Friday, August 3, 2018

Duma Plan to Target Shadow Business will Anger Many and Achieve Little, Experts Say

Paul Goble

            Staunton, August 3 – Even as protests against raising retirement ages continue and some suggest this Putin move recalls Gorbachev’s anti-alcohol campaign in terms of how it is undermining the regime (, Moscow appears ready to adopt yet another measure that will infuriate the population without achieving what its authors hope for.

            A group of United Russia Duma deputies has come up with draft legislation that will increase fines by 40 times on those engaged in illegal entrepreneurial activity, that is, on those who fail to register their actions with the state and thus avoid paying taxes or living by the rules (

                United Russia leaders have approved the idea but suggested that the amount of increase in the size of fines should be reduced.  But both representatives of other parties in the Duma and independent experts say that this move will not lead to massive registration or any windfall for the government in terms of revenue, Igor Naumov of the Profile portal reports.

            According to recent studies, more than 14.6 million Russians over the age of 15 work in the “informal” or “shadow” sector – or just over 20 percent of all the employed population. And because many work part time in this sector, as many as 33 million Russians, 44.8 percent of all employed, are part of it as well.

            These numbers have all been rising, Andrey Nazarov of Delovaya Rossiya says, even though conditions for conducting business in Russia have been improving. The reason people don’t register is fear of government supervision and control and the burden taxes and reporting requirements impose on their activities.

            The current size of fines for this type of economic activity mean that many simply ignore them or treat them as a cost of doing business, one far lower than they would have to pay if they were operating in compliance with the state.  But raising these fines will do little to end the problems the state has with the biggest offenders, experts say.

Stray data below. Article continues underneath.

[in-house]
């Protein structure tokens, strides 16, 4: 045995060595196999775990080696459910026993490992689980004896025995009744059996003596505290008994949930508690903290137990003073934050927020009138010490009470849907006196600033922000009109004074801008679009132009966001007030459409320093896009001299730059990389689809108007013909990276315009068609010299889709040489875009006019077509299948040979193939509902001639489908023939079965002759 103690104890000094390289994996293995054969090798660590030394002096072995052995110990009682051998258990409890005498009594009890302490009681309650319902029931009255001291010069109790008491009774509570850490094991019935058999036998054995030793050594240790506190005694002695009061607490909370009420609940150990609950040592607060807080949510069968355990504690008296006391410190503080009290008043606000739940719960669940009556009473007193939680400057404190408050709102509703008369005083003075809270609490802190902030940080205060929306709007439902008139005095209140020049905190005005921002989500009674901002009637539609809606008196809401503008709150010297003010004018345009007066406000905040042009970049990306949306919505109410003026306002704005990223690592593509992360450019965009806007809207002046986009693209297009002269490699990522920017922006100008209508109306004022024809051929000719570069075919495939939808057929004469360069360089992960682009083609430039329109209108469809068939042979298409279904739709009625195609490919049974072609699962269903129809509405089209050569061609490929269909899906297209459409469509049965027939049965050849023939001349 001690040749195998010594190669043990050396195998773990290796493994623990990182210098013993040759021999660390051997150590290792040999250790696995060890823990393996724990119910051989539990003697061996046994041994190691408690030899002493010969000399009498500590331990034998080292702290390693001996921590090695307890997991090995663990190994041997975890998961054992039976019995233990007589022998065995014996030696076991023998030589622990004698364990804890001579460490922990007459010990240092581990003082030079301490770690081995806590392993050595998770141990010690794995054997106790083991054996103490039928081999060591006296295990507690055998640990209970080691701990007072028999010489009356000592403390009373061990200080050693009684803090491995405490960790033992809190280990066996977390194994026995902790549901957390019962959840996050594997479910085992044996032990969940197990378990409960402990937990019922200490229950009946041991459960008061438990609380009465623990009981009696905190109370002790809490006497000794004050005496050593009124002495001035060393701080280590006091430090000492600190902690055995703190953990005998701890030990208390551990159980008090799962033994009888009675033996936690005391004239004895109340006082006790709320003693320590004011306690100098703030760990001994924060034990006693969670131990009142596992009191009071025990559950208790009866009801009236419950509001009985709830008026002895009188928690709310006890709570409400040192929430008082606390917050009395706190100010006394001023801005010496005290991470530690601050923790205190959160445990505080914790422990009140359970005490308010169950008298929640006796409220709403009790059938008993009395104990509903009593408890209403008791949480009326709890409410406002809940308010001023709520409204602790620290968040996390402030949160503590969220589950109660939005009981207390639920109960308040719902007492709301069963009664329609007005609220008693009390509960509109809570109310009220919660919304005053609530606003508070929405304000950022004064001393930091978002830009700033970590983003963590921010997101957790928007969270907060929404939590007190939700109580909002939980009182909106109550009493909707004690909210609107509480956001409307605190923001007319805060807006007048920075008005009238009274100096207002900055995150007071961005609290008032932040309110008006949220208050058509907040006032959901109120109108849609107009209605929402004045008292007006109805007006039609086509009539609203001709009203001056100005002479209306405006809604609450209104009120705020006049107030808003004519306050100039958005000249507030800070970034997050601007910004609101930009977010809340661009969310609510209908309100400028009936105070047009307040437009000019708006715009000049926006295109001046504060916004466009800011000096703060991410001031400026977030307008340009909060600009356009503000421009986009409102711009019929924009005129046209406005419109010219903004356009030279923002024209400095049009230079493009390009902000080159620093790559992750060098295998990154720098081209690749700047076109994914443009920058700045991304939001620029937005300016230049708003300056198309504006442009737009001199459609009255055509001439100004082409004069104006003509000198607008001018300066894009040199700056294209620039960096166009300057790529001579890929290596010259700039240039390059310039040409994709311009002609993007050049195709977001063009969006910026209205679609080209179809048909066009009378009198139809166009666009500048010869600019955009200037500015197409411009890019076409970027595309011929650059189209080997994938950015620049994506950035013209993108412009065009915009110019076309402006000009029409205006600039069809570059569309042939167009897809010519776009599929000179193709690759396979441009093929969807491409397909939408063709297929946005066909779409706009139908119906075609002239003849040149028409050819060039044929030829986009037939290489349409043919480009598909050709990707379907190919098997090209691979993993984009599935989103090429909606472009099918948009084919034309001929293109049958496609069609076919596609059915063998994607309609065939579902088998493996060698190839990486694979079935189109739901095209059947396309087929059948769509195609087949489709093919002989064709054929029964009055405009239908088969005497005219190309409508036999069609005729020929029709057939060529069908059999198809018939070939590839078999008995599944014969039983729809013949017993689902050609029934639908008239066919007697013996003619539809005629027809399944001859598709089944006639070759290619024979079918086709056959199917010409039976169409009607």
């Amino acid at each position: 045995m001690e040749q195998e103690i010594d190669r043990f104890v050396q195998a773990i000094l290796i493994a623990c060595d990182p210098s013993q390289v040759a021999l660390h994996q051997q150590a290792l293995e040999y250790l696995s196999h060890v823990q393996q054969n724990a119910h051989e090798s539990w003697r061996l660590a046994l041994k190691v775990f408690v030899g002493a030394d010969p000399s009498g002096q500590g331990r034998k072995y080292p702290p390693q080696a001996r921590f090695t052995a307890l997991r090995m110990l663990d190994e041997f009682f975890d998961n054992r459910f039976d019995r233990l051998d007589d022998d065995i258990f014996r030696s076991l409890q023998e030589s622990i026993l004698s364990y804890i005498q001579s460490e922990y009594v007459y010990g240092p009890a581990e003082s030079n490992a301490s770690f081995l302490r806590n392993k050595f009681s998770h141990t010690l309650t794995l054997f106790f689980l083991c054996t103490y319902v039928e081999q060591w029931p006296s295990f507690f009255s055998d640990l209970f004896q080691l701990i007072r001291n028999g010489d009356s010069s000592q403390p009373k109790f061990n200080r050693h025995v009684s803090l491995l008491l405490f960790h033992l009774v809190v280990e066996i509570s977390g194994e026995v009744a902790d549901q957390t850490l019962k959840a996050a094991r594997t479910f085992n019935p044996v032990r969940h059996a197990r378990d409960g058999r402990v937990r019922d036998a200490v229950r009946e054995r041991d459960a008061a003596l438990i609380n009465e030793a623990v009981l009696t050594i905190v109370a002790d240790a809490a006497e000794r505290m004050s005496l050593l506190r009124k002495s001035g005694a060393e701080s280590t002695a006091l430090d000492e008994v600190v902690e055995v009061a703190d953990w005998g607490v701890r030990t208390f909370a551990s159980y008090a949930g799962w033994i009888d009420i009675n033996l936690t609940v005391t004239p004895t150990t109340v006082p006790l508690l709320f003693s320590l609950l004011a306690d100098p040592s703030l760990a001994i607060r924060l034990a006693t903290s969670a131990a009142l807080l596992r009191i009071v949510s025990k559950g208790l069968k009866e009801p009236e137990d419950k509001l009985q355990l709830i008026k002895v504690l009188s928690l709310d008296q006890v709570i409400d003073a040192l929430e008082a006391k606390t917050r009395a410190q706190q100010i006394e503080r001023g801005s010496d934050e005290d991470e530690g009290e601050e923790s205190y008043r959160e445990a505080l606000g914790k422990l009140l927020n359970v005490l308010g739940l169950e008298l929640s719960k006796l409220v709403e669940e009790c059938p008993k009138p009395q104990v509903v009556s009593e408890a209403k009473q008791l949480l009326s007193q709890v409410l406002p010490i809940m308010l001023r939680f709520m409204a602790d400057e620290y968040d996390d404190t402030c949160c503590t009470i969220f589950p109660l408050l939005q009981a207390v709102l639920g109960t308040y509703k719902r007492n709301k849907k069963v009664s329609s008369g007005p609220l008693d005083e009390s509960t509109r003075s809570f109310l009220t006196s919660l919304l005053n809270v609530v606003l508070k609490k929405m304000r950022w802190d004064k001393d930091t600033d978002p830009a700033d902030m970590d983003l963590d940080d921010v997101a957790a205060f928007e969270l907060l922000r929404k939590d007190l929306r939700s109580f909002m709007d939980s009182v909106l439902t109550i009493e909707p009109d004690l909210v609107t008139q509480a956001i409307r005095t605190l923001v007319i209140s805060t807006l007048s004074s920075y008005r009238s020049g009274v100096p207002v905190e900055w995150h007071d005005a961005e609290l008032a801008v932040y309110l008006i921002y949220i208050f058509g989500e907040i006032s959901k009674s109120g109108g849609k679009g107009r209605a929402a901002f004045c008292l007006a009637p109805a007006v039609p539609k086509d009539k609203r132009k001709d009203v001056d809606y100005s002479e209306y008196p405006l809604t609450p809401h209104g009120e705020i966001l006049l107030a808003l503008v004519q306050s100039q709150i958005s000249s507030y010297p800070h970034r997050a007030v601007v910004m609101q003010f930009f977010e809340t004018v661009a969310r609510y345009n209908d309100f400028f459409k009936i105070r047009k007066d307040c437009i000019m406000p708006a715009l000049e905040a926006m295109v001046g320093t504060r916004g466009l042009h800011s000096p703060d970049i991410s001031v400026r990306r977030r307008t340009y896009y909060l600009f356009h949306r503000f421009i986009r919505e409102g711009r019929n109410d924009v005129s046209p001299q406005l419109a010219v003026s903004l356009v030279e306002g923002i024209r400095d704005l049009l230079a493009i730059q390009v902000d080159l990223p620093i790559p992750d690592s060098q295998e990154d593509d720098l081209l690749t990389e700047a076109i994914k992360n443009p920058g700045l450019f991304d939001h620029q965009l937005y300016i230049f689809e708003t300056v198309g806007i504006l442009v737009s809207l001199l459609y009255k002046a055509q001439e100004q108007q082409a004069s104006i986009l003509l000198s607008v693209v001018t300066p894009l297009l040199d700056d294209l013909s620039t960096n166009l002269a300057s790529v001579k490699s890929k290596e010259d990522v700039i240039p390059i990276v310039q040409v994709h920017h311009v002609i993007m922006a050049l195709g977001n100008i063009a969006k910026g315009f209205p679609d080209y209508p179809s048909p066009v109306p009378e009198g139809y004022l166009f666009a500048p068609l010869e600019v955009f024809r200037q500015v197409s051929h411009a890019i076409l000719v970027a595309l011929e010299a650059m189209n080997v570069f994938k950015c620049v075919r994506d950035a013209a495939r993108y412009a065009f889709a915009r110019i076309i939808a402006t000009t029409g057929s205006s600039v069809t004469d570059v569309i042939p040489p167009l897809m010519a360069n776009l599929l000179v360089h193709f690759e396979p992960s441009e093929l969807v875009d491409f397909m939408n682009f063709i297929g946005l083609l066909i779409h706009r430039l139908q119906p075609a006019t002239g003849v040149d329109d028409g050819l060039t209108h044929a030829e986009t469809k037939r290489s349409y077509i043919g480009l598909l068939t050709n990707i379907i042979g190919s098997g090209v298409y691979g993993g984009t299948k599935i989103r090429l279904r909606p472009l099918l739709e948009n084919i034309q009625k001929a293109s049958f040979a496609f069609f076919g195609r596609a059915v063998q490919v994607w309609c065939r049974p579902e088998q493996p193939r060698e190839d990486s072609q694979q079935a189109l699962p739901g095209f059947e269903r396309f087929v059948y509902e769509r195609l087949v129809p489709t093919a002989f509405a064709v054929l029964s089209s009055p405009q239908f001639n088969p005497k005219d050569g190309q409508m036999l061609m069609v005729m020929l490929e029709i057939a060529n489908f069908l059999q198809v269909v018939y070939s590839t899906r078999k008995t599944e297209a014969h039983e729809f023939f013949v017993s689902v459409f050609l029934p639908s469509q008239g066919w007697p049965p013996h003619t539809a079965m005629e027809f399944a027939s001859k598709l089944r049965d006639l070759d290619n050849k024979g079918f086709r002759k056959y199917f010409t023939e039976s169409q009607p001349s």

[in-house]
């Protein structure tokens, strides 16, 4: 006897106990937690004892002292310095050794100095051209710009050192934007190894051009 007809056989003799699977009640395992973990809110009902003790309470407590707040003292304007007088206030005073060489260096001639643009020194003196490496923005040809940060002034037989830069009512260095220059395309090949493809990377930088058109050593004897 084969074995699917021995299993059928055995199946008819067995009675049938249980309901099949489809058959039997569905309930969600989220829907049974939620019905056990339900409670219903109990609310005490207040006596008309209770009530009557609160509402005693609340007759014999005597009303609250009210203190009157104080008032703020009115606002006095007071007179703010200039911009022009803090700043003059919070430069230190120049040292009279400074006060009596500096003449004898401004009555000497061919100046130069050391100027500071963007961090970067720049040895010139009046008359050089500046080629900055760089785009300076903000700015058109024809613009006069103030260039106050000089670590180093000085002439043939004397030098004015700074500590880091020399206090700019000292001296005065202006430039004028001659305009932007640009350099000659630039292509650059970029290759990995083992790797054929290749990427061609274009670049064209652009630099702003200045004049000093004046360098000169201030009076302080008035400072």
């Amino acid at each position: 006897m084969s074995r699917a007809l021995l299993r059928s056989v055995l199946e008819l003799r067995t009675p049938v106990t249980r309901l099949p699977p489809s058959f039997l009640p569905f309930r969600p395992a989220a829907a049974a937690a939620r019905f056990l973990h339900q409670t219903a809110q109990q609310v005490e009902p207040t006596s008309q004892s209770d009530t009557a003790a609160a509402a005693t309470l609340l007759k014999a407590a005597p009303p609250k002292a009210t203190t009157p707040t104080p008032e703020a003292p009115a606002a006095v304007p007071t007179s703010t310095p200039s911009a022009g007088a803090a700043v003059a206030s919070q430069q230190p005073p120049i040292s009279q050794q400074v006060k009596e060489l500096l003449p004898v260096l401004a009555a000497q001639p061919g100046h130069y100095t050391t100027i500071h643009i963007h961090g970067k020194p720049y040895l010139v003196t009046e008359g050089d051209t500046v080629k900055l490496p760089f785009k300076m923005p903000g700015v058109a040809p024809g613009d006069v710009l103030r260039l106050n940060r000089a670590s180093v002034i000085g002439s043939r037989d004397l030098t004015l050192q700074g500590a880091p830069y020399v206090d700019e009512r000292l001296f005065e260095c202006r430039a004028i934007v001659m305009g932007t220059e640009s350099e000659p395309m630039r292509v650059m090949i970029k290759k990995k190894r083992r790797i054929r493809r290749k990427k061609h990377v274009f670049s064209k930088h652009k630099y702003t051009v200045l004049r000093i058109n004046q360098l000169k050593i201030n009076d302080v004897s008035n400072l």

The Russian shadow economy forms 39 percent of the country’s GDP, but it is not one thing but rather several and approaching all of them in the same way will not work.   According to Aleksey Kalachev of FINAM, the authorities need to recognize this and devise different approaches to different aspects of the problem.
            Truly criminal activity will never be registered by anyone no matter how high the fines are, he says; and what many call “the garage economy,” while it involves many people who are engaged in relatively small but economically important activities. Moreover, its suppression would beyond question trigger popular anger and possibly protests. 

            Between these two are firms that don’t register and might do so to avoid higher fines. But the largest of them won’t because they will treat any fines as a cost of doing business or seek to avoid paying them by the use of their relationships with the authorities. In any case, Kalachev says, the total value of these firms is far smaller than many imagine.

            What needs to be done instead of a one-size-fits-all fine regime, the economic analyst argues, is to change the registration requirements to make it easier for individuals to register and report their incomes combined and combine that with better enforcement of existing laws governing truly illegal economic operations. 

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